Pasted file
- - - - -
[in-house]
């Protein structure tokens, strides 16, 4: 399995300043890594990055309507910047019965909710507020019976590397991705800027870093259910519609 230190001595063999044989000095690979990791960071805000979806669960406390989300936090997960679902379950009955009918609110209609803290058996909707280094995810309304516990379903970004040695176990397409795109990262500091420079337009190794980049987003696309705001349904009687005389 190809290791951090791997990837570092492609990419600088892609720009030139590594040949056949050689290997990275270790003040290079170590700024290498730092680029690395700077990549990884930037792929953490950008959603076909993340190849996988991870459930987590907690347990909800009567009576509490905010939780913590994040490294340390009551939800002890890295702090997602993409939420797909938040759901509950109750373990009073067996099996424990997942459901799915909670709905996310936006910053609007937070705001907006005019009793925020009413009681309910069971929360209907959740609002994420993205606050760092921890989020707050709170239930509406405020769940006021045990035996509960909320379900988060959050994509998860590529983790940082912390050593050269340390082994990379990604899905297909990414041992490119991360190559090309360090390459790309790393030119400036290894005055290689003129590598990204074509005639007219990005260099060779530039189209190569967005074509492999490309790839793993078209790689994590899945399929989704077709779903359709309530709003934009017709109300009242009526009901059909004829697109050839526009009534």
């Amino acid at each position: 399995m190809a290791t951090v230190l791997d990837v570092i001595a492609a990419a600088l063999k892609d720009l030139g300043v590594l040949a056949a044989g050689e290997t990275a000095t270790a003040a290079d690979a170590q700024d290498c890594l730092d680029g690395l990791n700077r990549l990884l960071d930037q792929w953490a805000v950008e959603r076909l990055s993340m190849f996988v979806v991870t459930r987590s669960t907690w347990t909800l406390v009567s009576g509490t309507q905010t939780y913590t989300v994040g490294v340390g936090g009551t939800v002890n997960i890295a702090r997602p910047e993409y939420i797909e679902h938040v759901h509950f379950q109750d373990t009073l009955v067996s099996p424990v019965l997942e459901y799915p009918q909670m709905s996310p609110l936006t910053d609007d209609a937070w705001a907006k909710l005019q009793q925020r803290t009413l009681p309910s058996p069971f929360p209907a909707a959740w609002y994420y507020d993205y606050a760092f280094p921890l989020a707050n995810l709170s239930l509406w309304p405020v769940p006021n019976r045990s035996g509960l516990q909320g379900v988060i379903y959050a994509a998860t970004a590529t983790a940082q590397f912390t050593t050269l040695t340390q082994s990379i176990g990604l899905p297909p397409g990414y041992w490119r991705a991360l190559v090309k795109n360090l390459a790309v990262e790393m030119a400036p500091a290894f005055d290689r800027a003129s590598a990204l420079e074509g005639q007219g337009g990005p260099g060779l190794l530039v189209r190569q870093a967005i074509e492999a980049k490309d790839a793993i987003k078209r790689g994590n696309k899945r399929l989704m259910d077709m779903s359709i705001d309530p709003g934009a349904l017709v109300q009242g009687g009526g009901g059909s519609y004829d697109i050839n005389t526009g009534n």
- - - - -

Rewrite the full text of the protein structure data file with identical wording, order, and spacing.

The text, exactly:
[in-house]
């Protein structure tokens, strides 16, 4: 399995300043890594990055309507910047019965909710507020019976590397991705800027870093259910519609 230190001595063999044989000095690979990791960071805000979806669960406390989300936090997960679902379950009955009918609110209609803290058996909707280094995810309304516990379903970004040695176990397409795109990262500091420079337009190794980049987003696309705001349904009687005389 190809290791951090791997990837570092492609990419600088892609720009030139590594040949056949050689290997990275270790003040290079170590700024290498730092680029690395700077990549990884930037792929953490950008959603076909993340190849996988991870459930987590907690347990909800009567009576509490905010939780913590994040490294340390009551939800002890890295702090997602993409939420797909938040759901509950109750373990009073067996099996424990997942459901799915909670709905996310936006910053609007937070705001907006005019009793925020009413009681309910069971929360209907959740609002994420993205606050760092921890989020707050709170239930509406405020769940006021045990035996509960909320379900988060959050994509998860590529983790940082912390050593050269340390082994990379990604899905297909990414041992490119991360190559090309360090390459790309790393030119400036290894005055290689003129590598990204074509005639007219990005260099060779530039189209190569967005074509492999490309790839793993078209790689994590899945399929989704077709779903359709309530709003934009017709109300009242009526009901059909004829697109050839526009009534």
């Amino acid at each position: 399995m190809a290791t951090v230190l791997d990837v570092i001595a492609a990419a600088l063999k892609d720009l030139g300043v590594l040949a056949a044989g050689e290997t990275a000095t270790a003040a290079d690979a170590q700024d290498c890594l730092d680029g690395l990791n700077r990549l990884l960071d930037q792929w953490a805000v950008e959603r076909l990055s993340m190849f996988v979806v991870t459930r987590s669960t907690w347990t909800l406390v009567s009576g509490t309507q905010t939780y913590t989300v994040g490294v340390g936090g009551t939800v002890n997960i890295a702090r997602p910047e993409y939420i797909e679902h938040v759901h509950f379950q109750d373990t009073l009955v067996s099996p424990v019965l997942e459901y799915p009918q909670m709905s996310p609110l936006t910053d609007d209609a937070w705001a907006k909710l005019q009793q925020r803290t009413l009681p309910s058996p069971f929360p209907a909707a959740w609002y994420y507020d993205y606050a760092f280094p921890l989020a707050n995810l709170s239930l509406w309304p405020v769940p006021n019976r045990s035996g509960l516990q909320g379900v988060i379903y959050a994509a998860t970004a590529t983790a940082q590397f912390t050593t050269l040695t340390q082994s990379i176990g990604l899905p297909p397409g990414y041992w490119r991705a991360l190559v090309k795109n360090l390459a790309v990262e790393m030119a400036p500091a290894f005055d290689r800027a003129s590598a990204l420079e074509g005639q007219g337009g990005p260099g060779l190794l530039v189209r190569q870093a967005i074509e492999a980049k490309d790839a793993i987003k078209r790689g994590n696309k899945r399929l989704m259910d077709m779903s359709i705001d309530p709003g934009a349904l017709v109300q009242g009687g009526g009901g059909s519609y004829d697109i050839n005389t526009g009534n």